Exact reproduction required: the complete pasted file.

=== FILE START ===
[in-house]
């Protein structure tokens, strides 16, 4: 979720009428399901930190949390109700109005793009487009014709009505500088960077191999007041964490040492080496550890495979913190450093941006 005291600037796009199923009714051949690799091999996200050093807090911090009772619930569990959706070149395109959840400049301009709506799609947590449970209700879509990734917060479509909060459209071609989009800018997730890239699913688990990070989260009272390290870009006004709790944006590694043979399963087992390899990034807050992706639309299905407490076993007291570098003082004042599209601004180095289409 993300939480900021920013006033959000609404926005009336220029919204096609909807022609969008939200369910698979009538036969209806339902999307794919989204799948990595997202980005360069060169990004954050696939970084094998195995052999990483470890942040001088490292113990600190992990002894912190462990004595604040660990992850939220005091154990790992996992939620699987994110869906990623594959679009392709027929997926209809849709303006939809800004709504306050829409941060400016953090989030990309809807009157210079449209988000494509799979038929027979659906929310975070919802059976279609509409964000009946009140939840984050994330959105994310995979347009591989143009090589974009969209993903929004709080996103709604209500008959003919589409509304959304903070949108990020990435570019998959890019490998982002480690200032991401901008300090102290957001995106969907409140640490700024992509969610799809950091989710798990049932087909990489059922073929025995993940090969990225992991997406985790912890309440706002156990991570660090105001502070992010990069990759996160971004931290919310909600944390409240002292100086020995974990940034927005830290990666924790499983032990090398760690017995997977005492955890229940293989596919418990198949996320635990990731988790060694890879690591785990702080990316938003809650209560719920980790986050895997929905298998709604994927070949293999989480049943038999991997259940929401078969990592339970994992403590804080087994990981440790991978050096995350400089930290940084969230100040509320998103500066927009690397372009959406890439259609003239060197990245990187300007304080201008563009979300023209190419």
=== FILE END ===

[in-house]
């Protein structure tokens, strides 16, 4: 979720009428399901930190949390109700109005793009487009014709009505500088960077191999007041964490040492080496550890495979913190450093941006 005291600037796009199923009714051949690799091999996200050093807090911090009772619930569990959706070149395109959840400049301009709506799609947590449970209700879509990734917060479509909060459209071609989009800018997730890239699913688990990070989260009272390290870009006004709790944006590694043979399963087992390899990034807050992706639309299905407490076993007291570098003082004042599209601004180095289409 993300939480900021920013006033959000609404926005009336220029919204096609909807022609969008939200369910698979009538036969209806339902999307794919989204799948990595997202980005360069060169990004954050696939970084094998195995052999990483470890942040001088490292113990600190992990002894912190462990004595604040660990992850939220005091154990790992996992939620699987994110869906990623594959679009392709027929997926209809849709303006939809800004709504306050829409941060400016953090989030990309809807009157210079449209988000494509799979038929027979659906929310975070919802059976279609509409964000009946009140939840984050994330959105994310995979347009591989143009090589974009969209993903929004709080996103709604209500008959003919589409509304959304903070949108990020990435570019998959890019490998982002480690200032991401901008300090102290957001995106969907409140640490700024992509969610799809950091989710798990049932087909990489059922073929025995993940090969990225992991997406985790912890309440706002156990991570660090105001502070992010990069990759996160971004931290919310909600944390409240002292100086020995974990940034927005830290990666924790499983032990090398760690017995997977005492955890229940293989596919418990198949996320635990990731988790060694890879690591785990702080990316938003809650209560719920980790986050895997929905298998709604994927070949293999989480049943038999991997259940929401078969990592339970994992403590804080087994990981440790991978050096995350400089930290940084969230100040509320998103500066927009690397372009959406890439259609003239060197990245990187300007304080201008563009979300023209190419």